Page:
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September 8, 2018 - Exemplar Lay Person

Feast of the Nativity of the Blessed Virgin Mary

Scripture Readings

I'm currently enrolled in a Christology class as I pursue my masters. During the opening Q&A of my last class, one of my classmates asked about Mary. At one point in his answer, my professor called her the "Exemplar lay person." On this feast of her nativity I want to see where that takes us.

Laity is a title that comes from "people." Many of us reading this are laity. We are non-clergy as it has been commonly defined. But we are also the people. If the clergy are to serve the People of God, then that really points to "laity." Though not everyone is found of the title laity. A once heard a preacher say that he didn't care to be called "the laity" because it was too close to lazy. However, lazy is hardly a word I would use to describe Mary.

In today's gospel we hear of Joseph (another great example of a lay person) taking Mary into his home. Anyone who has known a mother, which would be all of us, can attest that motherhood is hardly a vocation of laziness. Beyond that, if we are familiar with the challenges to which Mary and Joseph had to respond we would hardly imagine them as lazy. There example challenges a temptation that the aforementioned preacher captured. When we reduce the definition of laity to what we are not (not clergy) then we can be tempted to laziness.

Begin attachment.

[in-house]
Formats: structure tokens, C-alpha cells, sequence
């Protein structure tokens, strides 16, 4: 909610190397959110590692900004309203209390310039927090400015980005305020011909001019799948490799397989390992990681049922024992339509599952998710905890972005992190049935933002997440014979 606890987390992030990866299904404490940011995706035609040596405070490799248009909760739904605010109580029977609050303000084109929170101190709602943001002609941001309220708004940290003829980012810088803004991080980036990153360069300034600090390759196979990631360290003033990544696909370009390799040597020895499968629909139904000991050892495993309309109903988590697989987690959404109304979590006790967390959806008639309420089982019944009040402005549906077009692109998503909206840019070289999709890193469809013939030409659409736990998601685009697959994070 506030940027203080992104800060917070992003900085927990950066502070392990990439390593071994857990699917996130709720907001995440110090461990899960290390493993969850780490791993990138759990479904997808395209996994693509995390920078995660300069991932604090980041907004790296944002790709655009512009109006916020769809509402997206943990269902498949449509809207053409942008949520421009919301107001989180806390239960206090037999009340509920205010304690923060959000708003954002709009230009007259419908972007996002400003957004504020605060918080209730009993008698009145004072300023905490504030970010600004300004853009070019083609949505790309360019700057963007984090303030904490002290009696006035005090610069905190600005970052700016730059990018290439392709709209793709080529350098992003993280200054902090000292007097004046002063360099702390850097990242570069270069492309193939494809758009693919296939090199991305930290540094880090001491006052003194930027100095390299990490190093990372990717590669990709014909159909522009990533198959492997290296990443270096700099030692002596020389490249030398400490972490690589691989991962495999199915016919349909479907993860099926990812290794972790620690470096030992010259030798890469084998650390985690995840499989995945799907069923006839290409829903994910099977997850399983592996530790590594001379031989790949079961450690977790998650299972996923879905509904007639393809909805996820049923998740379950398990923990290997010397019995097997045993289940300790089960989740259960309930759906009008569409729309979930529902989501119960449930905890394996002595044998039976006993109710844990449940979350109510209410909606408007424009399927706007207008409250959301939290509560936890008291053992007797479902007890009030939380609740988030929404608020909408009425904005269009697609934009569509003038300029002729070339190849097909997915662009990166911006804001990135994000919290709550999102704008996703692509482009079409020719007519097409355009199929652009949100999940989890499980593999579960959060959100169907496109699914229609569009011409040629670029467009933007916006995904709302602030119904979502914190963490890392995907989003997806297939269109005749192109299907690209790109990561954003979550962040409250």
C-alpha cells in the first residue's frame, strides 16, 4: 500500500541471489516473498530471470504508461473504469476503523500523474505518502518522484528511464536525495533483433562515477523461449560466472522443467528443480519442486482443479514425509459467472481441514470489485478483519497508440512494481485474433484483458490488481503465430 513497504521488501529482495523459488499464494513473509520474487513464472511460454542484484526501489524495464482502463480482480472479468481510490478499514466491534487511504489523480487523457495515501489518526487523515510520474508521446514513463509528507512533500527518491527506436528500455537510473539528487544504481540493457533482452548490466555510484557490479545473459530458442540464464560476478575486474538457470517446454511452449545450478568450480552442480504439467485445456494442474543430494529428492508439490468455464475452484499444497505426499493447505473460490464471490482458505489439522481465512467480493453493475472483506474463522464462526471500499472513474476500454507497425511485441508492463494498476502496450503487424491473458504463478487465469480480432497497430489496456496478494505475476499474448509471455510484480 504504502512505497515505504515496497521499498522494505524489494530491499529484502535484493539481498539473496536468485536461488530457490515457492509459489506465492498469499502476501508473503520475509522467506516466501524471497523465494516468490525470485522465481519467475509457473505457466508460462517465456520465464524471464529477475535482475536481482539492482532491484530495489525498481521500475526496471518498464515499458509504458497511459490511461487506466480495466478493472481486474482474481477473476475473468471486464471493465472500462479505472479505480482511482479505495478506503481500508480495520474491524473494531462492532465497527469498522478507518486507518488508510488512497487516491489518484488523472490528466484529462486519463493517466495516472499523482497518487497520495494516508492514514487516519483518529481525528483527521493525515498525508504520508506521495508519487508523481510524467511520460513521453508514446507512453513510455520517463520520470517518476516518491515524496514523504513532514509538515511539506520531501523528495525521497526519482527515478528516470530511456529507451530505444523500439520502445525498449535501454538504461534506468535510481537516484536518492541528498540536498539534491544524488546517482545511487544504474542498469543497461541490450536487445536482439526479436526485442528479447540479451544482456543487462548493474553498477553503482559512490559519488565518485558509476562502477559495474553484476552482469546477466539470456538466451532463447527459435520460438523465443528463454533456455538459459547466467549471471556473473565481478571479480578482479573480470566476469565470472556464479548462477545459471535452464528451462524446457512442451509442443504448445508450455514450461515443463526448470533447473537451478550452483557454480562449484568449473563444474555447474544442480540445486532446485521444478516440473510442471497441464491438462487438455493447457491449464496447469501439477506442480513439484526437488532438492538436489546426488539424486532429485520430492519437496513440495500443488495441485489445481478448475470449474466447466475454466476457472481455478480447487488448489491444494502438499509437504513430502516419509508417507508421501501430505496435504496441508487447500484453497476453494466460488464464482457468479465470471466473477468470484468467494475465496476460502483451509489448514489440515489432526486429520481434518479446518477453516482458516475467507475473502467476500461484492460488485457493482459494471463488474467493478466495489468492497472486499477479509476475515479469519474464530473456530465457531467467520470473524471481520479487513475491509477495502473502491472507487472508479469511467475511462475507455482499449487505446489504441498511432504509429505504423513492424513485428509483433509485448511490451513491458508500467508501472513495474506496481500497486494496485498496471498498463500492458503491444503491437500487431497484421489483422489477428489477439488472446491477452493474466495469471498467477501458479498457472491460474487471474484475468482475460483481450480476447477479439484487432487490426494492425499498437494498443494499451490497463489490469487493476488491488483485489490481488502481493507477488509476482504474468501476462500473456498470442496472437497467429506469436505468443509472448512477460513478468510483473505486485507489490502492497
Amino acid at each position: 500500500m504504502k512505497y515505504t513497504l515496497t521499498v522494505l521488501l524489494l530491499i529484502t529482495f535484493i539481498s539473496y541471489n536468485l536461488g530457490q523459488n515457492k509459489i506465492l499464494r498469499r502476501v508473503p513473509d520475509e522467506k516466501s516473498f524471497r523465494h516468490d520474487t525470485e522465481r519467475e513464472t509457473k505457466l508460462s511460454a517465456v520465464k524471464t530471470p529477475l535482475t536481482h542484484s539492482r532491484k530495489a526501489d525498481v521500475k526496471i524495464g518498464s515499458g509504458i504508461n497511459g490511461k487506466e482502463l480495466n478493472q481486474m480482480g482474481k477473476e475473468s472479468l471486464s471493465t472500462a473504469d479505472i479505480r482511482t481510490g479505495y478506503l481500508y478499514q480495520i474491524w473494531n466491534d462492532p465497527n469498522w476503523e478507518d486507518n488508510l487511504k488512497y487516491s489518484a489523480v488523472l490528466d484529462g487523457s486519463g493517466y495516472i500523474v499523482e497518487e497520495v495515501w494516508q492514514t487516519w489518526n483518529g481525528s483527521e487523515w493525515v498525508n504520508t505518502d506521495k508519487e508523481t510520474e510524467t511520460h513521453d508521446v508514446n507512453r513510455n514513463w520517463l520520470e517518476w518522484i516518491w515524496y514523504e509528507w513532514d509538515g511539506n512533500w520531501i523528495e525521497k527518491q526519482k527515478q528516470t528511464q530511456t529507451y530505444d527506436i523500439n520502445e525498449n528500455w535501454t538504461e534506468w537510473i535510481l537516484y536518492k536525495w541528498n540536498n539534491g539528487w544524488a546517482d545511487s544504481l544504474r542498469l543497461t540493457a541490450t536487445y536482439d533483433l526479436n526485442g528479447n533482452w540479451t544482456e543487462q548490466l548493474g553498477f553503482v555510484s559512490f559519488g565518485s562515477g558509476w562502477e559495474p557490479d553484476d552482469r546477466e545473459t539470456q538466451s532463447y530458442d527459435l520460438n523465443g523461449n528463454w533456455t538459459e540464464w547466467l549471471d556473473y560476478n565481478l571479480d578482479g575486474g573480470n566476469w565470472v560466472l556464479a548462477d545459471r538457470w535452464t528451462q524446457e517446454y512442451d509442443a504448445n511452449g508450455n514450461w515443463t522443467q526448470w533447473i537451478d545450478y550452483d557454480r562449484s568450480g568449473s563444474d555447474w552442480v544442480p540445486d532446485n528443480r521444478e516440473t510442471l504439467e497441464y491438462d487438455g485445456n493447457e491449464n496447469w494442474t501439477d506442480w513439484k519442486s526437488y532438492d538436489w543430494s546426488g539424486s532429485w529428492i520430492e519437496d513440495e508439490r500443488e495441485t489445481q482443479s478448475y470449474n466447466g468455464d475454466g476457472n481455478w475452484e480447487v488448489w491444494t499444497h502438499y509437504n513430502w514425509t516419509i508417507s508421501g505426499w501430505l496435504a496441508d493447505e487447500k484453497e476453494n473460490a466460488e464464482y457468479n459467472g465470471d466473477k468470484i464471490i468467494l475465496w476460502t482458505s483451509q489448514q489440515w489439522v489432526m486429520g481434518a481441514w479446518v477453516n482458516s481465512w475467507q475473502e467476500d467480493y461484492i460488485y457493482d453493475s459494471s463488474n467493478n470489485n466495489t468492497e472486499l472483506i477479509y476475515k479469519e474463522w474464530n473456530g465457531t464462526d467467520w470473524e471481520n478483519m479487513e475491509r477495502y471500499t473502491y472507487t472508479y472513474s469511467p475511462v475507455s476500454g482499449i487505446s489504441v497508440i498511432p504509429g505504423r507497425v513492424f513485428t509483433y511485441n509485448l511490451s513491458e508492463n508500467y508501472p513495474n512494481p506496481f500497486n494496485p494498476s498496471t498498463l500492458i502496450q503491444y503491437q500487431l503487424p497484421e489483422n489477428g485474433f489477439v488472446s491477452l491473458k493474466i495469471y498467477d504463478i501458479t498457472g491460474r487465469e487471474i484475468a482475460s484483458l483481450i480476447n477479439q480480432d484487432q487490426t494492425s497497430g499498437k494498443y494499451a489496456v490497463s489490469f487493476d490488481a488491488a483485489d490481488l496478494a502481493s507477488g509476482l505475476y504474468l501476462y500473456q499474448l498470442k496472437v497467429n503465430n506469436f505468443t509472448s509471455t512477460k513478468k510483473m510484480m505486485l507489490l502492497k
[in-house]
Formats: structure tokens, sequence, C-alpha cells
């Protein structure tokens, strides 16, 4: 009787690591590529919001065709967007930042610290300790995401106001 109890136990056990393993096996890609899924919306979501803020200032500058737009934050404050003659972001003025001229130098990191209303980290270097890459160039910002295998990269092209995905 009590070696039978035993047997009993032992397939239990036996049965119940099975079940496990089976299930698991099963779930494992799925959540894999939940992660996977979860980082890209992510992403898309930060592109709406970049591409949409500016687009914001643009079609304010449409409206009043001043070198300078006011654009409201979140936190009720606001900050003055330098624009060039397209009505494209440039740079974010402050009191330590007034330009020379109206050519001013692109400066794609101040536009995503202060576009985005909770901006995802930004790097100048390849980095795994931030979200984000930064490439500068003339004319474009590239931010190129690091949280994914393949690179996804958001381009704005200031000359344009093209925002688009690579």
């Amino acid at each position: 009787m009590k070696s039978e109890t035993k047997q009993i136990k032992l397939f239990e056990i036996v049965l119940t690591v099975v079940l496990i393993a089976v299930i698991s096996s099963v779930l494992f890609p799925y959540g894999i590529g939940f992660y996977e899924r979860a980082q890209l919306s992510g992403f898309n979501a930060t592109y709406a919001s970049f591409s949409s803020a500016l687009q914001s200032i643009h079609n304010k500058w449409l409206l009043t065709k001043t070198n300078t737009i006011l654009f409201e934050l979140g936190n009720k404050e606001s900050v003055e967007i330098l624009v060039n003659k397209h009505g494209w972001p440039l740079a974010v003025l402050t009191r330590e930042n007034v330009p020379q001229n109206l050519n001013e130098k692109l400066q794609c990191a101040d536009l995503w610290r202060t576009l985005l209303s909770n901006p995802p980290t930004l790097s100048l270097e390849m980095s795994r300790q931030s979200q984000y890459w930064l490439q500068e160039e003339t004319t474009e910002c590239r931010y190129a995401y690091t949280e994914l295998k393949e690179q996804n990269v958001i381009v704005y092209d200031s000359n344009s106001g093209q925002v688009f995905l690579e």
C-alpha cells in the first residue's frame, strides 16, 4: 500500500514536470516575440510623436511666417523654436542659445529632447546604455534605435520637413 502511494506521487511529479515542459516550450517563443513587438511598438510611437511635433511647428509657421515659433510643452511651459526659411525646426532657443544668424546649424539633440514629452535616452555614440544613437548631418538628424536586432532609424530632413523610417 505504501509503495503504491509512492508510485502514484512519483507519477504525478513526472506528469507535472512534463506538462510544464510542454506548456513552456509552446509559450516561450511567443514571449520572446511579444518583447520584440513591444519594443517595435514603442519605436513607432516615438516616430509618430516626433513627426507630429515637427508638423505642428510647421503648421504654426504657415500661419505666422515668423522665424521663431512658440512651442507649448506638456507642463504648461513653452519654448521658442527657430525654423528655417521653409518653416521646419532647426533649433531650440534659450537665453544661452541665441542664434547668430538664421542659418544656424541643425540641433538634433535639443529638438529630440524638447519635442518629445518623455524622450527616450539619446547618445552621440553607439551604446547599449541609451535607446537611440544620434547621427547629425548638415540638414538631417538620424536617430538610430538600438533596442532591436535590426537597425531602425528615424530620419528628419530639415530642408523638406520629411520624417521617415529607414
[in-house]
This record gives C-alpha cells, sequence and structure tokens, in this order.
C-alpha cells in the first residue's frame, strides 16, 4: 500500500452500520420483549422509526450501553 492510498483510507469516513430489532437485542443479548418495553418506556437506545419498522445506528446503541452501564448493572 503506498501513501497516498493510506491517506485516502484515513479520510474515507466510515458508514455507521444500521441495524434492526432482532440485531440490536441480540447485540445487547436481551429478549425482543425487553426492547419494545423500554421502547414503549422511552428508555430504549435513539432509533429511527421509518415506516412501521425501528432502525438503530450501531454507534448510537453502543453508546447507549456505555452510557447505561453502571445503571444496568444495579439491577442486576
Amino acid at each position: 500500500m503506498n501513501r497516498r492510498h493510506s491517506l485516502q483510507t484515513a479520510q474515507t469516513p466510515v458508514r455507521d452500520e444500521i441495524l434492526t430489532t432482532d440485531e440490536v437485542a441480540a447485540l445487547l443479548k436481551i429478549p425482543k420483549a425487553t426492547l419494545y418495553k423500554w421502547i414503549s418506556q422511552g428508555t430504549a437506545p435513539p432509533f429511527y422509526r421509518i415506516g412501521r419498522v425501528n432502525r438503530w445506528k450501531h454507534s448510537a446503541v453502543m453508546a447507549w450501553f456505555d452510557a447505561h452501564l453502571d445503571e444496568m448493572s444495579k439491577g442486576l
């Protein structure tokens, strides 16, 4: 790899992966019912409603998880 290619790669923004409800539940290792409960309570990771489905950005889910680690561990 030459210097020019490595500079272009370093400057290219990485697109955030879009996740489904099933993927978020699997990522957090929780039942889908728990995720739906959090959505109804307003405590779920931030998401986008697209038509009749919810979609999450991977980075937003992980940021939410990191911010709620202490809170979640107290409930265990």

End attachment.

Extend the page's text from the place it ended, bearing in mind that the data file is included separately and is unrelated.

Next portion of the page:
My heart went here as I recalled how the recent revelations in the church have brought about many conversations concerning clericalism. A simple, and very broad definition of clericalism is given by the Merriam-Webster website as "a policy of maintaining or increasing the power of a religious hierarchy." Clericalism is certainly a temptation of ambition and power for the clergy. For the laity however I wonder if it poses another temptation. I wonder if it represents our temptation to laziness? For with clericalism's increase of power in the clergy, it also leads to an exaggerated sense of holiness and responsibility within the clergy.

Does clericalism tempted the laity as well because it lifts the demands of the Gospel from our shoulders? Even today, are we still tempted by a new clericalism that is just a little broader as it includes lay employees of the Church?

As we reflect on the beginning of Mary's life, the exemplar Lay person, we are challenged to see that the demands of discipleship are set, not before a select few, but each and everyone of us. May we all exhibit the same obedience of faith as Mary and so be "conformed to the image of [the Father's] Son.

- Spencer Hargadon